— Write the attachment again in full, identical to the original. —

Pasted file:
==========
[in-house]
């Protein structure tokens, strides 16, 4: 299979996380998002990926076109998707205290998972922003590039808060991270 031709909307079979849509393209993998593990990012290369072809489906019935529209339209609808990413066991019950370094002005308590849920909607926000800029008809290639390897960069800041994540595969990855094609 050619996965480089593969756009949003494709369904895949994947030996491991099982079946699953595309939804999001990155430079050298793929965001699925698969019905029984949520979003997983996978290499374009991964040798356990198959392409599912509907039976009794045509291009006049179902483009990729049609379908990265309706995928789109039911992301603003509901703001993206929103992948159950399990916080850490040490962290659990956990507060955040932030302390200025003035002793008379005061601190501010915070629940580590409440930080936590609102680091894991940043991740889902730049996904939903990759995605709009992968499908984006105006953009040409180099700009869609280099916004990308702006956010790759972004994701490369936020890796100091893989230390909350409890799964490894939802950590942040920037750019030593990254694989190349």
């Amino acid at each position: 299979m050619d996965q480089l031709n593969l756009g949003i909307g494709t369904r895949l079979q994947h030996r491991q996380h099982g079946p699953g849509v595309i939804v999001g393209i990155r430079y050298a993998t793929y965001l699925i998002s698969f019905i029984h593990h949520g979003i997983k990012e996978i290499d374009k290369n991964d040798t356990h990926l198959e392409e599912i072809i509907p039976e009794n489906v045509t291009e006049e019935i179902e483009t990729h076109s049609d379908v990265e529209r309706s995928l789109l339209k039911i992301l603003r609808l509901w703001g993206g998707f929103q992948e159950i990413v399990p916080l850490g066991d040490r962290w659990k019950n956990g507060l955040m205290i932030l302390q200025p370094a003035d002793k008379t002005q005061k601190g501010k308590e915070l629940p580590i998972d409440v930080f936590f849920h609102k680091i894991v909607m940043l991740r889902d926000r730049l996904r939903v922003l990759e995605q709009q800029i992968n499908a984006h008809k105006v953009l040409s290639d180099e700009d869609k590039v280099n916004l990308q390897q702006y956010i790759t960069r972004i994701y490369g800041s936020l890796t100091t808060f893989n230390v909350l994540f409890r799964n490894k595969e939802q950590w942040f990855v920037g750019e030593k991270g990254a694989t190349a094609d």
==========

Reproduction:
[in-house]
């Protein structure tokens, strides 16, 4: 299979996380998002990926076109998707205290998972922003590039808060991270 031709909307079979849509393209993998593990990012290369072809489906019935529209339209609808990413066991019950370094002005308590849920909607926000800029008809290639390897960069800041994540595969990855094609 050619996965480089593969756009949003494709369904895949994947030996491991099982079946699953595309939804999001990155430079050298793929965001699925698969019905029984949520979003997983996978290499374009991964040798356990198959392409599912509907039976009794045509291009006049179902483009990729049609379908990265309706995928789109039911992301603003509901703001993206929103992948159950399990916080850490040490962290659990956990507060955040932030302390200025003035002793008379005061601190501010915070629940580590409440930080936590609102680091894991940043991740889902730049996904939903990759995605709009992968499908984006105006953009040409180099700009869609280099916004990308702006956010790759972004994701490369936020890796100091893989230390909350409890799964490894939802950590942040920037750019030593990254694989190349």
């Amino acid at each position: 299979m050619d996965q480089l031709n593969l756009g949003i909307g494709t369904r895949l079979q994947h030996r491991q996380h099982g079946p699953g849509v595309i939804v999001g393209i990155r430079y050298a993998t793929y965001l699925i998002s698969f019905i029984h593990h949520g979003i997983k990012e996978i290499d374009k290369n991964d040798t356990h990926l198959e392409e599912i072809i509907p039976e009794n489906v045509t291009e006049e019935i179902e483009t990729h076109s049609d379908v990265e529209r309706s995928l789109l339209k039911i992301l603003r609808l509901w703001g993206g998707f929103q992948e159950i990413v399990p916080l850490g066991d040490r962290w659990k019950n956990g507060l955040m205290i932030l302390q200025p370094a003035d002793k008379t002005q005061k601190g501010k308590e915070l629940p580590i998972d409440v930080f936590f849920h609102k680091i894991v909607m940043l991740r889902d926000r730049l996904r939903v922003l990759e995605q709009q800029i992968n499908a984006h008809k105006v953009l040409s290639d180099e700009d869609k590039v280099n916004l990308q390897q702006y956010i790759t960069r972004i994701y490369g800041s936020l890796t100091t808060f893989n230390v909350l994540f409890r799964n490894k595969e939802q950590w942040f990855v920037g750019e030593k991270g990254a694989t190349a094609d």